Materials and Methods

Preparation and maturation of oocytes

Bovine ovaries were purchased from the Changchun local slaughterhouse and transported to the laboratory in a warm saline solution, complying with the University of Jilin Agricultural University’s ethical animal testing and research regulations. Cumulus-oocyte complexes (COCs) were aspirated from follicles measuring 2 to 8 mm by using a 10-ml syringe. Only COCs with healthy layers of cumulus cells were selected for maturation. The cells were washed using the collection medium M199 supplemented with 2% fetal bovine serum (FBS; Hyclone) and transferred to the maturation medium containing modified M199 medium supplemented with alanine-glutamine (0.1 mM), sodium pyruvate (0.2 mM), epidermal growth factor (EGF; 50 ng/ml), follicle-stimulating hormone (FSH; 10 μg/ml), luteinizing hormone (LH; 10 μg/ml), estradiol(1 μg/ml), cysteamine (0.1 mM), and 10% FBS and with or without melatonin.

Parthenogenetic activation of oocytes and embryos culture

After the maturation of the COCs for 18 to 22 h, cumulus cells were removed in hyaluronidase solution (1 mg/mL). Subsequently, the MII oocytes were transferred to the manipulation medium synthetic oviductal fluid (SOF)-HEPES (107.7 mM NaCl, 7.16 mM KCl, 1.19 mM KH2PO4, 0.49 mM MgCl2·6H2O, 1.17 mM CaCl2·2H2O, 5.3 mM sodium lactate, 4 mM NaHCO3, 0.33 mM sodium pyruvate, 0.5 mM fructose, 21 mM HEPES, 1X nonessential amino acids, 1X essential amino acid, and 1 mg/mL bovine serum albumin [BSA]) and rinsed with ionomycin (5 μM) for 5 minutes and activated for 4 h (38.5 °C, 5% CO2) in 6-dimethylaminopurine (6-DMAP; 2 mM) supplemented with or without the epigenetic modifier PsA. After activation, the embryos were washed extensively and then transferred to SOFaa (107.7 mM NaCl, 7.16 mM KCl, 1.19 mM KH2PO4, 0.49 mM MgCl2·6H2O, 1.17 mM CaCl2·2H2O, 4.19 mM sodium lactate, 30.94 mM NaHCO3, 0.33 mM sodium pyruvate, 2.38 mM glucose, 1X nonessential amino acids, 1X essential amino acid, 4 mg/mL fatty acid-free BSA, and 10% FBS.) with or without PsA or melatonin (10−7 M). The culture medium was supplemented with 5% FBS on the third day.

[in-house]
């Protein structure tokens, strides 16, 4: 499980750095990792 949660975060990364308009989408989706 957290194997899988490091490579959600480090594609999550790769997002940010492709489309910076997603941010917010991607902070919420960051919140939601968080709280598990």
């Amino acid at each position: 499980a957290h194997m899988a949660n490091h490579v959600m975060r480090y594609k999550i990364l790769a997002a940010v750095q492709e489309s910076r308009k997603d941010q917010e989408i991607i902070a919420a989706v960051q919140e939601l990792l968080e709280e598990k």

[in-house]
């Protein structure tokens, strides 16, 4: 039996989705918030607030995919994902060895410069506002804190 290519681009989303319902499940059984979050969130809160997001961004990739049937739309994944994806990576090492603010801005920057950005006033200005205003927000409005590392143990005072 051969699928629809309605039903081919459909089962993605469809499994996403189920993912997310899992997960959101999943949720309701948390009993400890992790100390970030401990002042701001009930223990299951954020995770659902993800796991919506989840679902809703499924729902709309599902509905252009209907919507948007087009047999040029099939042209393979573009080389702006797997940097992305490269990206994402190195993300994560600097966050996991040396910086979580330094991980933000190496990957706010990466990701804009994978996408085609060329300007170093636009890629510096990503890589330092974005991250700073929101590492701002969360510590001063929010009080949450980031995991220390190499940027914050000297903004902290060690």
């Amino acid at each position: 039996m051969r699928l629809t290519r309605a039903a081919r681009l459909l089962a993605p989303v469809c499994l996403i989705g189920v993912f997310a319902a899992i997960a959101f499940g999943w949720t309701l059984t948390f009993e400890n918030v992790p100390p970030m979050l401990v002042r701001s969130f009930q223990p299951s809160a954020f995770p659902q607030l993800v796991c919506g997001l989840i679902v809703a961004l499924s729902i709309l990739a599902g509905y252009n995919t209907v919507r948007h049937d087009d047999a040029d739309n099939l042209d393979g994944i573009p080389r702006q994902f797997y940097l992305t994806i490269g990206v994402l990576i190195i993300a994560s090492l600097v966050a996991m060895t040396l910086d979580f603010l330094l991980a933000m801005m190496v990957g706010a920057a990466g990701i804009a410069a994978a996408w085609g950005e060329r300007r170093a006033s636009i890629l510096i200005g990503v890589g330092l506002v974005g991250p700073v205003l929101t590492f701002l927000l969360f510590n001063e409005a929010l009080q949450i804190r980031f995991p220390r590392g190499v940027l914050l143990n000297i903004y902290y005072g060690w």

Epigenetic modification treatments